Sure, chocolate is delicious and wonderful, but there aren’t enough witty fridge magnets in the world to convince me that it’s a) worth killing over, b) a cure-all for PMS or c) better than sex. (A deeply discounted pair of gorgeous shoes, on the other hand? Yeah, all of the above.)
It’s not that I dislike chocolate. Quite the opposite, really – a good dark chocolate truffle is a pretty fantastic thing indeed. The problem is, once chocolate grows beyond a two-bite format, it feels kind of obvious. Formulaic. Unsubtle. Maybe even a little boring, after you get past that first couple of bites.
Now, citrus desserts on the other hand, I’m more than willing to make a fuss about.
Citrus is everything chocolate isn’t. Smart. Sassy. A little unpredictable, in that it can play it smooth and sweet, or reach out to smack your tastebuds with a punch of tart acidity. It’s a pretty killer solo act, but it’s just as happy to partner up with a few good friends for a jam session or two. I might not be willing to go so far as premeditated murder for a good citrus dessert, but I wouldn’t rule out a misdemeanor or two.
This tart is a perfect example of what I’m talking about. The filling is pure blood orange, through and through, with a curd that’s got just enough eggs and butter to hold together without blunting the pure orange flavour, and a sweet almond crust that exists solely to deliver that lovely curd to your mouth.
A thin slice is the perfect ending to a heavy meal (like our homemade sausage extravaganza) – sort of like a palate cleanser and a luscious dessert, all rolled up into one pretty coral-pink slice.
Of course, your blood orange tart might turn out to be an entirely different colour, depending on what’s revealed when you slice open your oranges – mine, as you can see, were intensely red inside and yielded a dark cranberry-red juice.
That said, even if your curd only comes out with the faintest pink blush, there’s no reason to worry…. the colour might not a little more timid, but the flavour certainly won’t be.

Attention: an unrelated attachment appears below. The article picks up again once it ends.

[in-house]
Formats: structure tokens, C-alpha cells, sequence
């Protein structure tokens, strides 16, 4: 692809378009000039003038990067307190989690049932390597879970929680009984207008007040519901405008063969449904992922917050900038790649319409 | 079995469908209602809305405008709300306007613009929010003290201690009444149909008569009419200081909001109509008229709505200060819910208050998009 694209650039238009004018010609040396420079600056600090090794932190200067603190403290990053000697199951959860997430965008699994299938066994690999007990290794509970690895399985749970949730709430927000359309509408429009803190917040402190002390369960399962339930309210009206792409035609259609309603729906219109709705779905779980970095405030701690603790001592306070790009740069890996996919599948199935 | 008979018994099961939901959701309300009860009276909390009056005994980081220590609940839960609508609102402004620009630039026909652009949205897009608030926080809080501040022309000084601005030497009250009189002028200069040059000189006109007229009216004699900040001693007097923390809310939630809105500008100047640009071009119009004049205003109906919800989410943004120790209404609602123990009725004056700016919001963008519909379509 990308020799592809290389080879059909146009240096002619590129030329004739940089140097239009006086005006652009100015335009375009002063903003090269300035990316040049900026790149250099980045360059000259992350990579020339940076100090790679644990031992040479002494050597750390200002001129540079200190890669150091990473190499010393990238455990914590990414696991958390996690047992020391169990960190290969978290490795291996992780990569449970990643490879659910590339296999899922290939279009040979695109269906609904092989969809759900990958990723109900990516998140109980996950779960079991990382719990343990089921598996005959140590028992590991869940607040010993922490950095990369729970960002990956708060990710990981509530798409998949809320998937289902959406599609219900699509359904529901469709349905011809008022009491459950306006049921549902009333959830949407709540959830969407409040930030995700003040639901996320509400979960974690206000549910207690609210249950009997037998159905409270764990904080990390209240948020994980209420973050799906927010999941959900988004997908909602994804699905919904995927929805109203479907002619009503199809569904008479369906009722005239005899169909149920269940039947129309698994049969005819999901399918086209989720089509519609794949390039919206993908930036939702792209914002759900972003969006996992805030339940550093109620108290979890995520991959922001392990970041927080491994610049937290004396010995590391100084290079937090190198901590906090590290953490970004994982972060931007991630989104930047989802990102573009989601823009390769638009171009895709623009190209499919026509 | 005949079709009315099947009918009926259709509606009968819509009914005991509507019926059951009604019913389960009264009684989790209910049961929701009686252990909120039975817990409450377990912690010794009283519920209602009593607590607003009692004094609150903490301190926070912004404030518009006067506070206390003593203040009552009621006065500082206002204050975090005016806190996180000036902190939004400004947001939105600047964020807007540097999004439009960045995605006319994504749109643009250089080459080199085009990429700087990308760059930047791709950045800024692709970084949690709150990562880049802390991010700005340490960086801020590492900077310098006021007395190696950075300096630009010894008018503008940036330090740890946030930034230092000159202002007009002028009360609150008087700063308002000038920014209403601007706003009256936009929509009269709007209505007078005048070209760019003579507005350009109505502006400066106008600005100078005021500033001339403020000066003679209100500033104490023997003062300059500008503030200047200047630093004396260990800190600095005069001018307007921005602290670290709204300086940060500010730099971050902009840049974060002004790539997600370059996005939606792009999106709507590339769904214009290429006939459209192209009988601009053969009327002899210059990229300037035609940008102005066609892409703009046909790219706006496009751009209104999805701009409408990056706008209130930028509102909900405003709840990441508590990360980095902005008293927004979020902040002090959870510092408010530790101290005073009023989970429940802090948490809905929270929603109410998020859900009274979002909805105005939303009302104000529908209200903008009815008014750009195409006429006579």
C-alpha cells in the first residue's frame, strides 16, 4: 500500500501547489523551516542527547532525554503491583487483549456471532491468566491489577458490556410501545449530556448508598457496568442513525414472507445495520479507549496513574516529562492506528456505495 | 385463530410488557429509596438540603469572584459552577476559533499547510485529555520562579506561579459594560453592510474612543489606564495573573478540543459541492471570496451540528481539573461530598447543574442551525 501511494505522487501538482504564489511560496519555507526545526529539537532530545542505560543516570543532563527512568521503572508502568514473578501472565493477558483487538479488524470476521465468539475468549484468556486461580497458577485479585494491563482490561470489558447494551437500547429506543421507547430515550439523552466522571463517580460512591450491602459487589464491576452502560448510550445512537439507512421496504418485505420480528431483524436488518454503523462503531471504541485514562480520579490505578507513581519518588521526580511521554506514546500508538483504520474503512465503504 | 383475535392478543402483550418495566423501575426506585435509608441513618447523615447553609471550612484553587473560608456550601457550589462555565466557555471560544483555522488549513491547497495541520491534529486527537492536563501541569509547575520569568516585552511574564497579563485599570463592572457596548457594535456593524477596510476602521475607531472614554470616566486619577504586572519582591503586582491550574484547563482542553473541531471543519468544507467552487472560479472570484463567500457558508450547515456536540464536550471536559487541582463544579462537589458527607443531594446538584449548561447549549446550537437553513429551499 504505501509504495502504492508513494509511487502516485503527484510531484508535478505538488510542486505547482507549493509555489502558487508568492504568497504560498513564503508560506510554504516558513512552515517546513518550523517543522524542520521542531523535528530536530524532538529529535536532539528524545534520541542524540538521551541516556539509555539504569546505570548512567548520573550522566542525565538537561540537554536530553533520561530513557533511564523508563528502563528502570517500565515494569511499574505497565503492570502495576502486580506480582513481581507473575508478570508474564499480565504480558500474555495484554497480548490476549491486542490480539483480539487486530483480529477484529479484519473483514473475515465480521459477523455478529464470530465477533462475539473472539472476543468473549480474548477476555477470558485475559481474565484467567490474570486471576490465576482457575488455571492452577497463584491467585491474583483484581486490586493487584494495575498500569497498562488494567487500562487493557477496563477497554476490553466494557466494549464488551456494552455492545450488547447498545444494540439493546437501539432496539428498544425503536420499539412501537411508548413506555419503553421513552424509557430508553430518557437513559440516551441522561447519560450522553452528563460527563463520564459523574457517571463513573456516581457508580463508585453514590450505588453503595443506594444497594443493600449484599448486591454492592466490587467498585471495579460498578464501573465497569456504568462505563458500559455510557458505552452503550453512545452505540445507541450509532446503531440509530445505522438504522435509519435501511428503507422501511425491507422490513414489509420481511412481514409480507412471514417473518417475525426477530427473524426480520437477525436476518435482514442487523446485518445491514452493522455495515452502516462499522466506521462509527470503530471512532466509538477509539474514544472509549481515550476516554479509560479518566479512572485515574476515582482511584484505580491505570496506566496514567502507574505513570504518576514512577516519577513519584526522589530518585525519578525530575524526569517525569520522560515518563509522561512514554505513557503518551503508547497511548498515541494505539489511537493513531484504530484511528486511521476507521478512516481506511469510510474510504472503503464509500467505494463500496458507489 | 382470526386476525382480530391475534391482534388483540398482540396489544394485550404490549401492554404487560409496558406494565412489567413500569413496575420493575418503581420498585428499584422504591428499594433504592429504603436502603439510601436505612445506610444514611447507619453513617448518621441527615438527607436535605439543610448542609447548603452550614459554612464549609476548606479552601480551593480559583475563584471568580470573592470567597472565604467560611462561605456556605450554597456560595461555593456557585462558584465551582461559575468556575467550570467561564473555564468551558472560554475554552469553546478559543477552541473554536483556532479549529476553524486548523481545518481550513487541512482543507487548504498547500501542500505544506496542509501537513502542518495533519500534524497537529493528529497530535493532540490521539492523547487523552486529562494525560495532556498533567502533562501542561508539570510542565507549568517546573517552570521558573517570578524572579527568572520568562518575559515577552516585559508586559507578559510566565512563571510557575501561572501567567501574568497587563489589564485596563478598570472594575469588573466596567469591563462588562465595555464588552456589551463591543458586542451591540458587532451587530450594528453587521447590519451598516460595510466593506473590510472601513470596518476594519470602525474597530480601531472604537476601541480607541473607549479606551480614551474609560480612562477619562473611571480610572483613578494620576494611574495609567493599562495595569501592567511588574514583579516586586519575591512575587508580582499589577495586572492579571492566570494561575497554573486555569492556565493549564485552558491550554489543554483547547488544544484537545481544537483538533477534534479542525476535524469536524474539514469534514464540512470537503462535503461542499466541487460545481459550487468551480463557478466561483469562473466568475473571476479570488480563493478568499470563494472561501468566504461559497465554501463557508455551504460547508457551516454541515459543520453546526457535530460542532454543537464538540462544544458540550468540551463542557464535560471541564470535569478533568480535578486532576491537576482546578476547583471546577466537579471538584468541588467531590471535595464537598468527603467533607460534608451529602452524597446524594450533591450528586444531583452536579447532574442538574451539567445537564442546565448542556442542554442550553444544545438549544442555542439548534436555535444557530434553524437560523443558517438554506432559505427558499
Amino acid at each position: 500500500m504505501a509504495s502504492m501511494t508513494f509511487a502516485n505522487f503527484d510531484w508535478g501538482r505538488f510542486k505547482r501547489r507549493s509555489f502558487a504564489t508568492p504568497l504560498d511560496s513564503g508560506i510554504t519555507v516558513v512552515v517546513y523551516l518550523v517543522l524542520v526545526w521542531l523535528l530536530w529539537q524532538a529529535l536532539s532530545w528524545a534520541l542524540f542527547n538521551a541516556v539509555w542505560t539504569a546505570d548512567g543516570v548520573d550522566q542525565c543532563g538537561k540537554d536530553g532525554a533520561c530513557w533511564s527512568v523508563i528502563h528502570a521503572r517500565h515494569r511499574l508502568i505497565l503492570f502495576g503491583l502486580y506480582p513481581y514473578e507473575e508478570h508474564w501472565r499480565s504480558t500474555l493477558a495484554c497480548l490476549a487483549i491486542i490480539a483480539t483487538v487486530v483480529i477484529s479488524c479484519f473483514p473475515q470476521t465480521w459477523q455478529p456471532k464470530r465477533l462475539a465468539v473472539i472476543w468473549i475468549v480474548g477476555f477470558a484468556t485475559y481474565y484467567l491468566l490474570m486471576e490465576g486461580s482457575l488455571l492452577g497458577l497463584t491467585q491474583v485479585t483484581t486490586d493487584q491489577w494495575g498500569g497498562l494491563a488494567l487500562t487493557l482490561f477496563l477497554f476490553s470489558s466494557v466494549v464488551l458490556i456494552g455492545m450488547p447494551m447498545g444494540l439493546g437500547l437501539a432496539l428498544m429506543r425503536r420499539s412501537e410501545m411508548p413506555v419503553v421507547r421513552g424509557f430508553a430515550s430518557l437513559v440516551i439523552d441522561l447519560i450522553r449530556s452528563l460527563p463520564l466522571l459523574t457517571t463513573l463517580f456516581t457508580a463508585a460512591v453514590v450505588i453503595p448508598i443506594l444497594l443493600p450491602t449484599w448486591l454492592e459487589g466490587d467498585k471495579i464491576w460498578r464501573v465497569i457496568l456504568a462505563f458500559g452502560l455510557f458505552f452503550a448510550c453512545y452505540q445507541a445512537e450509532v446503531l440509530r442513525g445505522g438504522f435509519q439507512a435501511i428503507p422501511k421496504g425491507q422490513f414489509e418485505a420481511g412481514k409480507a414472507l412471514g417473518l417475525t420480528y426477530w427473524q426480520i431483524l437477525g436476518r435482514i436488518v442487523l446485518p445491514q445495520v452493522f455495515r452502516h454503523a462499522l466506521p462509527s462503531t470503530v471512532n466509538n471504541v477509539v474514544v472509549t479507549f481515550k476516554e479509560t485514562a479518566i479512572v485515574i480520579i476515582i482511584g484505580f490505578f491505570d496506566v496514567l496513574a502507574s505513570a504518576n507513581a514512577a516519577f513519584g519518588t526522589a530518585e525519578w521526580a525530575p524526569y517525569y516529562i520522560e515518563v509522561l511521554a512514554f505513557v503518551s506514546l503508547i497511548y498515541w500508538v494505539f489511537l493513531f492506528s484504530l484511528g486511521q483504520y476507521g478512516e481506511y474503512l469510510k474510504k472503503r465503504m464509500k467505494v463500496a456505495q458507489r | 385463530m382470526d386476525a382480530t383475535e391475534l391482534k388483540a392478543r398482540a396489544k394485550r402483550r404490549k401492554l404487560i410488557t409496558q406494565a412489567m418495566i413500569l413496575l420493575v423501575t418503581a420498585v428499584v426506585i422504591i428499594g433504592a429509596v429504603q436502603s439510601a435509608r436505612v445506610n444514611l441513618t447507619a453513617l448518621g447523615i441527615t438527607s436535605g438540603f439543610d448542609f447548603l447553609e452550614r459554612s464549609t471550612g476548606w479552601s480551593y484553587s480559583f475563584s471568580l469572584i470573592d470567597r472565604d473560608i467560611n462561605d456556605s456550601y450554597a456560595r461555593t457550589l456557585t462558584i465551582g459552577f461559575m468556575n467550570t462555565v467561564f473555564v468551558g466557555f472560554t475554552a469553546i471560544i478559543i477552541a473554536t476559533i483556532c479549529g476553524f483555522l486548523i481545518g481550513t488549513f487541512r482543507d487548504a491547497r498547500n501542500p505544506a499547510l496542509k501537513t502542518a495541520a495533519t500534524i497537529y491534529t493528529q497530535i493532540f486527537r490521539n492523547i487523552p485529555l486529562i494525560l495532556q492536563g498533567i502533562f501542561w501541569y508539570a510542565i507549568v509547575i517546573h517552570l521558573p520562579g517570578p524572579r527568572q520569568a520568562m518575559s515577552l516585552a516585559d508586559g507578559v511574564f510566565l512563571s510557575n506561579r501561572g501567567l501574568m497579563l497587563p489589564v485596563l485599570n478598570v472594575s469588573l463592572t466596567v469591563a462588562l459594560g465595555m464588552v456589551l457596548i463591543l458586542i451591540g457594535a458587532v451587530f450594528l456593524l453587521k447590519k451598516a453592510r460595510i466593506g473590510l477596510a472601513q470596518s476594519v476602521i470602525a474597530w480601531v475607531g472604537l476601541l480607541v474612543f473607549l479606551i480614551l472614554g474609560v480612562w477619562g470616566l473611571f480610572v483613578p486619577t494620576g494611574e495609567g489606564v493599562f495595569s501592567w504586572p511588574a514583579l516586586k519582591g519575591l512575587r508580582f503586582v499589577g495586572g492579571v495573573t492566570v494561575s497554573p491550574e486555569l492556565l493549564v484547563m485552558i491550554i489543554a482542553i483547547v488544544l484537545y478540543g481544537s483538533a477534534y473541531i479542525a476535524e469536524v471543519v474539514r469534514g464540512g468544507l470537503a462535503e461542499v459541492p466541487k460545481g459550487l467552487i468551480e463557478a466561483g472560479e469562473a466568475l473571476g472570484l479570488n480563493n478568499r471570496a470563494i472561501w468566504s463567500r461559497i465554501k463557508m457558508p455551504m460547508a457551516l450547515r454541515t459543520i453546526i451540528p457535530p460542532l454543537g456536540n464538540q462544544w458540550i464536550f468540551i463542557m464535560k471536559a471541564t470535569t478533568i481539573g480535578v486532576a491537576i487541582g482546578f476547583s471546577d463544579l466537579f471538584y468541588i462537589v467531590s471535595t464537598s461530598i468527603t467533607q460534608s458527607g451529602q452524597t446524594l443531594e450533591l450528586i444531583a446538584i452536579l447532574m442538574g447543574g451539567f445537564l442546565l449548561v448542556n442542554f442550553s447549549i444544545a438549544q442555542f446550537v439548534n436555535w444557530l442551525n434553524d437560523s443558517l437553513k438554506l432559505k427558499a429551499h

Who needs chocolate when you can have an eye-pleasing, tongue-teasing dessert like this instead?
(BTW – If you can’t find blood oranges at all, this recipe also works just fine with regular navel oranges, though the curd will be a rather mundane shade of orange instead… or you can substitute with Meyer lemons for an extra-tangy variation.)
- 1 cup flour
- ½ cup finely ground almonds
- ¼ cup sugar
- ½ tsp salt
- 2 tsp orange zest
- ¼ cup ice-cold butter, cut into ½” cubes
- 1 large egg yolk
- 3 tbsp ice water
- 2 tsp blood orange zest
- ¾ cup fresh blood orange juice
- 2 tbsp lemon juice
- ¾ cup sugar
- 3 whole eggs
- 1 egg yolk
- ¼ cup butter, cut into ½” cubes
- In the bowl of a food processor, combine flour, ground almonds, sugar, salt, and orange zest, and pulse briefly to mix. Add the cold butter, and pulse five or six times, until mixture resembles coarse meal. With the machine running, add egg yolk, then add the ice water, one tablespoon at a time, stopping as soon as the dough starts to clump together.
- Turn the dough out onto a clean surface and gently form it into a flat disk. Wrap in plastic, and refrigerate for at least one hour or until quite firm.
- On a lightly floured surface, roll out the dough into a 12″ circle. Gently fit into a 9″ tart pan, folding in the overhang and pressing against the side to create a thicker rim. Freeze until firm, about 10 minutes.
- Meanwhile, preheat oven to 375F.
- Line the tart shell with a sheet of aluminum foil or parchment paper and fill with pie weights or dried beans. Bake for 20 minutes, then carefully remove the foil and weights, and return to the oven to bake for another 10 minutes or until golden brown all over.
- Reduce the oven temperature to 350F, and set the tart crust aside to cool on a wire rack while you begin on the curd.
- In a heavy-bottomed saucepan set over medium-high heat, whisk together the orange zest, blood orange juice, lemon juice, sugar, eggs and egg yolk. Cook the curd, stirring constantly with a heat-proof spatula, for about 5-10 minutes or until it starts to thicken and coats the back of the spatula. (If the curd should happen to curdle at any point, run it through a fine mesh strainer to remove the curdled bits – or, if it’s really badly curdled, simply buzz it with an immersion blender until smooth. No one will ever know!)
- Remove from heat and stir in the butter pieces until melted. Set aside to cool for 10 minutes.
- Place the prepared shell on a baking sheet. Pour the cooled curd into the shell, smoothing it out into an even layer.
- Bake in preheated oven for 25-30 minutes, or until the filling is lightly puffed and set on the edges, but still retains a slight wobble in the middle. Let cool to room temperature on a wire rack, then transfer to the refrigerator to chill for 2-3 hours before serving.